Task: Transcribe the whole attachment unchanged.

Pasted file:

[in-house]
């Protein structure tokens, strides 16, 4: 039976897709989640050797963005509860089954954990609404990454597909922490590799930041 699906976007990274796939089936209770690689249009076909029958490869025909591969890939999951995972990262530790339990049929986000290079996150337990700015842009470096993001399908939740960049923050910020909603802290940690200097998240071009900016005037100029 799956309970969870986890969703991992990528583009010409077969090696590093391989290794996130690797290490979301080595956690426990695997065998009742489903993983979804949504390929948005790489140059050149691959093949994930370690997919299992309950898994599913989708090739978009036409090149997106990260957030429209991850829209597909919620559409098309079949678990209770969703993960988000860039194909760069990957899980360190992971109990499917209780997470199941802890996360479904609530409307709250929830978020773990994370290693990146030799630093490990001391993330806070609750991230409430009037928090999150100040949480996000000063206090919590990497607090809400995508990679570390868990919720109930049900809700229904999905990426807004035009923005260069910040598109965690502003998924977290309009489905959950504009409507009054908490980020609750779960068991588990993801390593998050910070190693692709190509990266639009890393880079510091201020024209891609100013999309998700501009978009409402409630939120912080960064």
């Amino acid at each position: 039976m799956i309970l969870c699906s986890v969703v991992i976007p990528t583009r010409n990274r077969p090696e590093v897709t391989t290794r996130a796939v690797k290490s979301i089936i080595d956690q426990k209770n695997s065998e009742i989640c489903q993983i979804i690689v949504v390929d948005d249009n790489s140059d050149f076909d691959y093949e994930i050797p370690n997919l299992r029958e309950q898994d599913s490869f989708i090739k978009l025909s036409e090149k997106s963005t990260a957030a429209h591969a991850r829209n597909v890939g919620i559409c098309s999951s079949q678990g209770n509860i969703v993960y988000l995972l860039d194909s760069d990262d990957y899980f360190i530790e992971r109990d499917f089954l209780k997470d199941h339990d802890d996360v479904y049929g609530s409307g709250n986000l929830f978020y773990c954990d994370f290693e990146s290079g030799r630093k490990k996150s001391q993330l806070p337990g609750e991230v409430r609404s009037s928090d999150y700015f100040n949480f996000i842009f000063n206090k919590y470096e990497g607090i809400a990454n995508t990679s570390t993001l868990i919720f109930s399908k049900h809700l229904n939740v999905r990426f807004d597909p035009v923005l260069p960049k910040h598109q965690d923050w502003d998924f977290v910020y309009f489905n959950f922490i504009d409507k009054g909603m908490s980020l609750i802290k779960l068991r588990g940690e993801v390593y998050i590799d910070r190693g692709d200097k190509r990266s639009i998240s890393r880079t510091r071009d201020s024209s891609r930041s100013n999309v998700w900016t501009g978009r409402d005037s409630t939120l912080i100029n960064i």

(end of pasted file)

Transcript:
[in-house]
């Protein structure tokens, strides 16, 4: 039976897709989640050797963005509860089954954990609404990454597909922490590799930041 699906976007990274796939089936209770690689249009076909029958490869025909591969890939999951995972990262530790339990049929986000290079996150337990700015842009470096993001399908939740960049923050910020909603802290940690200097998240071009900016005037100029 799956309970969870986890969703991992990528583009010409077969090696590093391989290794996130690797290490979301080595956690426990695997065998009742489903993983979804949504390929948005790489140059050149691959093949994930370690997919299992309950898994599913989708090739978009036409090149997106990260957030429209991850829209597909919620559409098309079949678990209770969703993960988000860039194909760069990957899980360190992971109990499917209780997470199941802890996360479904609530409307709250929830978020773990994370290693990146030799630093490990001391993330806070609750991230409430009037928090999150100040949480996000000063206090919590990497607090809400995508990679570390868990919720109930049900809700229904999905990426807004035009923005260069910040598109965690502003998924977290309009489905959950504009409507009054908490980020609750779960068991588990993801390593998050910070190693692709190509990266639009890393880079510091201020024209891609100013999309998700501009978009409402409630939120912080960064």
């Amino acid at each position: 039976m799956i309970l969870c699906s986890v969703v991992i976007p990528t583009r010409n990274r077969p090696e590093v897709t391989t290794r996130a796939v690797k290490s979301i089936i080595d956690q426990k209770n695997s065998e009742i989640c489903q993983i979804i690689v949504v390929d948005d249009n790489s140059d050149f076909d691959y093949e994930i050797p370690n997919l299992r029958e309950q898994d599913s490869f989708i090739k978009l025909s036409e090149k997106s963005t990260a957030a429209h591969a991850r829209n597909v890939g919620i559409c098309s999951s079949q678990g209770n509860i969703v993960y988000l995972l860039d194909s760069d990262d990957y899980f360190i530790e992971r109990d499917f089954l209780k997470d199941h339990d802890d996360v479904y049929g609530s409307g709250n986000l929830f978020y773990c954990d994370f290693e990146s290079g030799r630093k490990k996150s001391q993330l806070p337990g609750e991230v409430r609404s009037s928090d999150y700015f100040n949480f996000i842009f000063n206090k919590y470096e990497g607090i809400a990454n995508t990679s570390t993001l868990i919720f109930s399908k049900h809700l229904n939740v999905r990426f807004d597909p035009v923005l260069p960049k910040h598109q965690d923050w502003d998924f977290v910020y309009f489905n959950f922490i504009d409507k009054g909603m908490s980020l609750i802290k779960l068991r588990g940690e993801v390593y998050i590799d910070r190693g692709d200097k190509r990266s639009i998240s890393r880079t510091r071009d201020s024209s891609r930041s100013n999309v998700w900016t501009g978009r409402d005037s409630t939120l912080i100029n960064i």